Over the counter pregnancy test – OTC Test

A pregnancy – whether wanted or unplanned – is a major event in any woman’s life. There are many decisions to make so knowing whether or not you are actually pregnant is quite important. Some women will visit their gynecologist or obstetrician for an answer while others will opt for an over-the-counter (OTC) home pregnancy test.

Best over the counter pregnancy test

OTC pregnancy tests typically test your urine for a hormone called human chorionic gonadotropin (HCG). HCG is only present if you’re pregnant. The hormone is only released if a fertilized egg attaches outside the uterus or to your uterine lining.

What is the best over the counter pregnancy test

OTC or “home” pregnancy tests rely on the fact that a woman’s body will only produce a particular hormone – human chorionic gonadotrophin or hCG – when they are pregnant. A small sample of urine – preferably, the first one of the day – is tested for this hormone. If it is present, then the woman is pregnant. One caveat, hCG is only present in minutes amounts for the first week of the pregnancy and then builds rather quickly afterward so false negative results are possible at the beginning of the pregnancy. If you have missed your period and the result is negative, retest after one week. If it is still negative, you should consult a physician for expert advice.

How accurate are over the counter pregnancy test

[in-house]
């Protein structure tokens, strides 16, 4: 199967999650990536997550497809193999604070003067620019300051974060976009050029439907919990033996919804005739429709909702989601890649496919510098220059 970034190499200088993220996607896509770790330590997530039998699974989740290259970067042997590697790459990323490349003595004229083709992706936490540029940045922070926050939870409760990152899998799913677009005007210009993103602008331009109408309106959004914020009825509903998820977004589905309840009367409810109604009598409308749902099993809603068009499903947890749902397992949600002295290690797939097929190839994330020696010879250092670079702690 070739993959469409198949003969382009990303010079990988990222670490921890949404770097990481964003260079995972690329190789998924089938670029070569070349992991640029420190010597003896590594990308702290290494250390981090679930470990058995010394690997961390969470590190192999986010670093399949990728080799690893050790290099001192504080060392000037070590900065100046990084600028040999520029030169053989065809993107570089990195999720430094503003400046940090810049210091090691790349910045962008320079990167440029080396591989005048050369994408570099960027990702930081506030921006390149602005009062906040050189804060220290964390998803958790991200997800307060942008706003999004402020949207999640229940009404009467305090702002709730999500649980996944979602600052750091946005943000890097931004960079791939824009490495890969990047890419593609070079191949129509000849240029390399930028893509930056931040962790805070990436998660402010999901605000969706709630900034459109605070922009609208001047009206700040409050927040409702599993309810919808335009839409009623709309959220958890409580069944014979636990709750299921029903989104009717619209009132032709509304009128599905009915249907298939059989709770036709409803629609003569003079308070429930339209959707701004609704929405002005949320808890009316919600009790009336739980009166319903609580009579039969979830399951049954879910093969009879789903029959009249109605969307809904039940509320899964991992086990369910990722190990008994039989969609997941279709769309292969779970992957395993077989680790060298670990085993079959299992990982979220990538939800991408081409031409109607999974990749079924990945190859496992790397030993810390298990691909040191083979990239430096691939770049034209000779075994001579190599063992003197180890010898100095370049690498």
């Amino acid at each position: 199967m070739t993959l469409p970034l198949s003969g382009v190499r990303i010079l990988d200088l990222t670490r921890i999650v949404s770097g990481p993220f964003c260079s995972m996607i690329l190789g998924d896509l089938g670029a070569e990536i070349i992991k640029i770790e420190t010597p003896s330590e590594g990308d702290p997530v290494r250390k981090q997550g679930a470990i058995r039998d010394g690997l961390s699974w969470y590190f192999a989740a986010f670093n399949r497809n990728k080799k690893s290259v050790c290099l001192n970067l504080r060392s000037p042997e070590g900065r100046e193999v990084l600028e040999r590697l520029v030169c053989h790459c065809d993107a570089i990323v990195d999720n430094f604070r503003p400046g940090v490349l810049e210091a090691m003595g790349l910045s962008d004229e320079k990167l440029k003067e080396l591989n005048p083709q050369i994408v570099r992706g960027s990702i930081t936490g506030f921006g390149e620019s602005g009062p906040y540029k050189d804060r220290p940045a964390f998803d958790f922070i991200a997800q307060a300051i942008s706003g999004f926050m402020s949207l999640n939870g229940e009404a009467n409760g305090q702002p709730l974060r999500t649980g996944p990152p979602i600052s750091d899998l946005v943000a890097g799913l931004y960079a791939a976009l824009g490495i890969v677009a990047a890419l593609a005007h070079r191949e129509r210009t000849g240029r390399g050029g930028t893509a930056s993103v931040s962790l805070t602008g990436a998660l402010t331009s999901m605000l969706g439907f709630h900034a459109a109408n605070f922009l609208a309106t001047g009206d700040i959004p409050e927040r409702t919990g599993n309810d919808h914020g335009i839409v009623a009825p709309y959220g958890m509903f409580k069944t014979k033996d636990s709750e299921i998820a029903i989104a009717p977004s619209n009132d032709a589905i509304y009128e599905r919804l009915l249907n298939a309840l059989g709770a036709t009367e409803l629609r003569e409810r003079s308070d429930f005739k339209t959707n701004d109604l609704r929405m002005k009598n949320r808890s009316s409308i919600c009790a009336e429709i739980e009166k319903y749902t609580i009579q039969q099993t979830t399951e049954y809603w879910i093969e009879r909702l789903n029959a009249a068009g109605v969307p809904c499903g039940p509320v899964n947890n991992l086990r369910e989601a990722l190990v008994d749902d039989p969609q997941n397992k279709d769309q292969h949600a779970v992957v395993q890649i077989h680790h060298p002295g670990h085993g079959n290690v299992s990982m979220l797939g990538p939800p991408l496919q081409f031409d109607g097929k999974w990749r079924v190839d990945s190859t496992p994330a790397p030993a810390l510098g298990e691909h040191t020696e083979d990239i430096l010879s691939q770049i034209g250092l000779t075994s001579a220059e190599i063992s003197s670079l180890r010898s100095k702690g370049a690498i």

Even with the most effective birth control methods, there’s always a chance for error. After all, it takes just one sperm to fertilize the egg. Finding out whether or not that’s happened is as easy as taking an over-the-counter (OTC) pregnancy test.

However, there have been very few studies on the reliability of OTC pregnancy testing devices. A recent study in Germany by SiekmeierandLutz(2007) suggests that pregnancy testing kits are very reliable. They looked at all the notifications reported as failures to the Federal Institute for Drugs and Medical Devices in Germany of in vitrodevices (that includes OTC pregnancy testing devices) between 1999 and 2006. There were 207 notifications relating to OTC devices of which 25 (12.1%) were pregnancy testing devices. Notifications of these devices rely on doctors and users reporting failures and so this could be a gross underestimate of the true incidence of failures.

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